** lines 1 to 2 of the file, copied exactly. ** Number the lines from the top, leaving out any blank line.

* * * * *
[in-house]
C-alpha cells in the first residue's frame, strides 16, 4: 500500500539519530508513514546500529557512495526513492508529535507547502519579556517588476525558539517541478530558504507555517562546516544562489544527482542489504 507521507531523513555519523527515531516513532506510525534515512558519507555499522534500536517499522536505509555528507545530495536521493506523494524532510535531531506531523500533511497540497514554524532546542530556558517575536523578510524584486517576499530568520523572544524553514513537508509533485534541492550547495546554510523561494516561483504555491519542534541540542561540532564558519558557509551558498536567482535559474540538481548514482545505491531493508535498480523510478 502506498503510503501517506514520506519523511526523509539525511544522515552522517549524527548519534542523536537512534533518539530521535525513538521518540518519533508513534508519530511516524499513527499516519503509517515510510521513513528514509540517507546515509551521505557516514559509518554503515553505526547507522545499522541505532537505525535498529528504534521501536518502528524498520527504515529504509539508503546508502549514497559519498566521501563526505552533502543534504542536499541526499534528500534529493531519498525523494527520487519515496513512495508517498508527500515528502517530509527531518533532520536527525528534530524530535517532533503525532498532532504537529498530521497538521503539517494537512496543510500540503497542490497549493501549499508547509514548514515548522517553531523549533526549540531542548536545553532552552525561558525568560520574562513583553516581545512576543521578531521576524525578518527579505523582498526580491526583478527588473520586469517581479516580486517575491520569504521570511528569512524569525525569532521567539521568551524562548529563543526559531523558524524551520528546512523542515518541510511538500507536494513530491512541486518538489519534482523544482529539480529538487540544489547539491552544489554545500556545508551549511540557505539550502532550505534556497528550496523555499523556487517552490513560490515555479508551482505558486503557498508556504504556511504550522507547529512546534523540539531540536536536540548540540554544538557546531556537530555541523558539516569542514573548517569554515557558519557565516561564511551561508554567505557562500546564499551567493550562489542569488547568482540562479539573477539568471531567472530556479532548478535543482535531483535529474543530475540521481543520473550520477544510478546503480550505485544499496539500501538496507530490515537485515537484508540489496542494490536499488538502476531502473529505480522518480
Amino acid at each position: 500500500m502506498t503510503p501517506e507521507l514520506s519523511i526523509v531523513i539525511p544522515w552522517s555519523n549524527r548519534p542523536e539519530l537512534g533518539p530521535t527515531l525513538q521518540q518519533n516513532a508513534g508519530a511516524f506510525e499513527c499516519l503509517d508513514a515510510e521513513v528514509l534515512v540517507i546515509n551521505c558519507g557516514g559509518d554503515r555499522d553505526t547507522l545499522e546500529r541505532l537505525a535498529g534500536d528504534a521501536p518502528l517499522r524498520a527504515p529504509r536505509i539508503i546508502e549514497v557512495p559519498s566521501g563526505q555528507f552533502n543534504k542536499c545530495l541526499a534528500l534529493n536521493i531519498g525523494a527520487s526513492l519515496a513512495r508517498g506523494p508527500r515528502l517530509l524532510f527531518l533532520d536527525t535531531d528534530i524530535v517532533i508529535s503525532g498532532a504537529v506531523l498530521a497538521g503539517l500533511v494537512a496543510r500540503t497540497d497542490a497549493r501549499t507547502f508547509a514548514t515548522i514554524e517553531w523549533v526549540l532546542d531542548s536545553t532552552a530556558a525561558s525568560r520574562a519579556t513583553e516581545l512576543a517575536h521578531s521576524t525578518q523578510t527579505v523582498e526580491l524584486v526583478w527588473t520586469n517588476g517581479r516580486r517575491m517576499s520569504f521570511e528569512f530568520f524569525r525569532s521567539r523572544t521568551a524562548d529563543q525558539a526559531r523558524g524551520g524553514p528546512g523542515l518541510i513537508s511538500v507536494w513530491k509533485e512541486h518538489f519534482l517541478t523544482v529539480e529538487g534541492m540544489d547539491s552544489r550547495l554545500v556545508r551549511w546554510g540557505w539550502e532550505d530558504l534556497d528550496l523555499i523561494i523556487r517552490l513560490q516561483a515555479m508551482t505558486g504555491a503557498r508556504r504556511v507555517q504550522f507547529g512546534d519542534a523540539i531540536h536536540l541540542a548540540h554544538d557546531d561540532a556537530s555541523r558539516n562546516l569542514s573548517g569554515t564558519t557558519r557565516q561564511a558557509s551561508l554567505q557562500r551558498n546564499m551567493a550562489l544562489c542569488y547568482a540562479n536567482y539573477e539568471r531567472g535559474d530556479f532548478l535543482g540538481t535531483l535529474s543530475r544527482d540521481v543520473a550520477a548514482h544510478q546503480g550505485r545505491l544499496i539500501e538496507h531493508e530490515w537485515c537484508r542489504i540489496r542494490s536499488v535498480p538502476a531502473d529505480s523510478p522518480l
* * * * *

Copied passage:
[in-house]
C-alpha cells in the first residue's frame, strides 16, 4: 500500500539519530508513514546500529557512495526513492508529535507547502519579556517588476525558539517541478530558504507555517562546516544562489544527482542489504 507521507531523513555519523527515531516513532506510525534515512558519507555499522534500536517499522536505509555528507545530495536521493506523494524532510535531531506531523500533511497540497514554524532546542530556558517575536523578510524584486517576499530568520523572544524553514513537508509533485534541492550547495546554510523561494516561483504555491519542534541540542561540532564558519558557509551558498536567482535559474540538481548514482545505491531493508535498480523510478 502506498503510503501517506514520506519523511526523509539525511544522515552522517549524527548519534542523536537512534533518539530521535525513538521518540518519533508513534508519530511516524499513527499516519503509517515510510521513513528514509540517507546515509551521505557516514559509518554503515553505526547507522545499522541505532537505525535498529528504534521501536518502528524498520527504515529504509539508503546508502549514497559519498566521501563526505552533502543534504542536499541526499534528500534529493531519498525523494527520487519515496513512495508517498508527500515528502517530509527531518533532520536527525528534530524530535517532533503525532498532532504537529498530521497538521503539517494537512496543510500540503497542490497549493501549499508547509514548514515548522517553531523549533526549540531542548536545553532552552525561558525568560520574562513583553516581545512576543521578531521576524525578518527579505523582498526580491526583478527588473520586469517581479516580486517575491520569504521570511528569512524569525525569532521567539521568551524562548529563543526559531523558524524551520528546512523542515518541510511538500507536494513530491512541486518538489519534482523544482529539480529538487540544489547539491552544489554545500556545508551549511540557505539550502532550505534556497528550496523555499523556487517552490513560490515555479508551482505558486503557498508556504504556511504550522507547529512546534523540539531540536536536540548540540554544538557546531556537530555541523558539516569542514573548517569554515557558519557565516561564511551561508554567505557562500546564499551567493550562489542569488547568482540562479539573477539568471531567472530556479532548478535543482535531483535529474543530475540521481543520473550520477544510478546503480550505485544499496539500501538496507530490515537485515537484508540489496542494490536499488538502476531502473529505480522518480